South Korea is going to send more troops to Iraq and is pledging $200 million in aid to help rebuild the country. The size of the troop deployment and what role the soldiers will play is still unclear.
A spokesman in the presidential Blue House on Saturday said South Korea will send additional soldiers to Iraq.
Spokesman Yoon Tai-Young said the government took into consideration the national interest, relations with the United States and the recent passage of a U.N. resolution authorizing a multinational force in Iraq.
Seoul, earlier this year, sent 675 non-combat troops, including army engineers and medics, to Iraq. Washington has reportedly asked South Korea to contribute 5,000 troops.
A South Korean government spokesman says the country will give $200 million in aid to Iraq over the next four years in addition to $60 million previously pledged.
President Roh Moo-hyun, whose presidency is mired in scandal and controversy, said he wants to test public opinion on more troop dispatches.
The U.S.-led war in Iraq found little public support in South Korea. But recent opinion polls show that most South Koreans would support sending soldiers with U.N. backing.
Saturday's announcement of the additional dispatch of South Korean troops comes two days after the U.N. Security Council unanimously adopted a U.S.-led resolution aimed at speeding up the stabilization and independence of Iraq.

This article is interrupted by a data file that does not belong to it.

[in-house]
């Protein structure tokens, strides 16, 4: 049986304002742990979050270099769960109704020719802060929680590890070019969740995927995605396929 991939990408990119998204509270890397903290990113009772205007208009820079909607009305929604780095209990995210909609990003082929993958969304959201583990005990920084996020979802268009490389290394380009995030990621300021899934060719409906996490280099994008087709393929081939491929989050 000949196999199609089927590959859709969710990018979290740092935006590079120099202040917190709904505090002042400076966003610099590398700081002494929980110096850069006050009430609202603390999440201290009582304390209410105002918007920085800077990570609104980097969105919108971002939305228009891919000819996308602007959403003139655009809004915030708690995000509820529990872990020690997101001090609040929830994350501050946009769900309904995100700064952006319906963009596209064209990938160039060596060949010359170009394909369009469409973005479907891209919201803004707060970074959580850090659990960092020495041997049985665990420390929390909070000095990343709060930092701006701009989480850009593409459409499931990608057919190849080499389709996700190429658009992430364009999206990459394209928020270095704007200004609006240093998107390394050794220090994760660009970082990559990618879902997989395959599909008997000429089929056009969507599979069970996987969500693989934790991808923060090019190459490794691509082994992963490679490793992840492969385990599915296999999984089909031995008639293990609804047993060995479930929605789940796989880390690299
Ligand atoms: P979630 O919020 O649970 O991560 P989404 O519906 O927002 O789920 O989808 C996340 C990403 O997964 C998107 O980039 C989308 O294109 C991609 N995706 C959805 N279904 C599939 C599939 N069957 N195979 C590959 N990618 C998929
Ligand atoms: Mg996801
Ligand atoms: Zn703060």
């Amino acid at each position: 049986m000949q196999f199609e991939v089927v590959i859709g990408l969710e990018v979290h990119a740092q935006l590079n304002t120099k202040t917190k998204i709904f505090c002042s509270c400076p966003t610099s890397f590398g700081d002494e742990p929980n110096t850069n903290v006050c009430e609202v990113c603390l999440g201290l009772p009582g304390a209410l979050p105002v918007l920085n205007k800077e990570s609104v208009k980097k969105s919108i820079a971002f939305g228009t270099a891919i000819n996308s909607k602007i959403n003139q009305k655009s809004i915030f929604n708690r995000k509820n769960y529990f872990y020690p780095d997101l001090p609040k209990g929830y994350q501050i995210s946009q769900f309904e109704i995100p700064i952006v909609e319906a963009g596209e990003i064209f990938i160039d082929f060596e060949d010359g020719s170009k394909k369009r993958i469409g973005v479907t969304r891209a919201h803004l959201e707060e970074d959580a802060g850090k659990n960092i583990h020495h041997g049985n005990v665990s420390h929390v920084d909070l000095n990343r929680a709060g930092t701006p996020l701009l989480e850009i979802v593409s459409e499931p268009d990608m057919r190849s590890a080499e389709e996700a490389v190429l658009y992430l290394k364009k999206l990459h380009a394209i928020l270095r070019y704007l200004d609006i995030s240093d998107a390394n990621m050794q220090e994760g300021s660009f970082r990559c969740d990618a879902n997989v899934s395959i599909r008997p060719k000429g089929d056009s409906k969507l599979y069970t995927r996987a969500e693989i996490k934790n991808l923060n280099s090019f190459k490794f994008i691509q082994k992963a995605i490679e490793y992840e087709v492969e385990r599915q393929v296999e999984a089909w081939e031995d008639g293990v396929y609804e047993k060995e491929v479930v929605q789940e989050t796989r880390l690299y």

Japan, earlier in the week, announced it would make an initial contribution of $1.5 billion in grants to Iraq next year. However, the Japanese government is still weighing a request from the United States to dispatch non-combat troops.
President Bush in Tokyo on Friday personally thanked Japanese Prime Minister Junichiro Koizumi for the monetary contribution. Japanese media say the country is expected to unveil a four-year aid package totaling $5 billion at an international donors conference next week in Madrid.
Senior administration officials traveling with the president say Mr. Bush will press other Asian leaders for significant contributions in face-to-face meetings at the Asia Pacific Economic Cooperation summit. But they acknowledge that few countries are likely to make contributions on the scale of Japan's nor will many nations commit to sending troops to Iraq.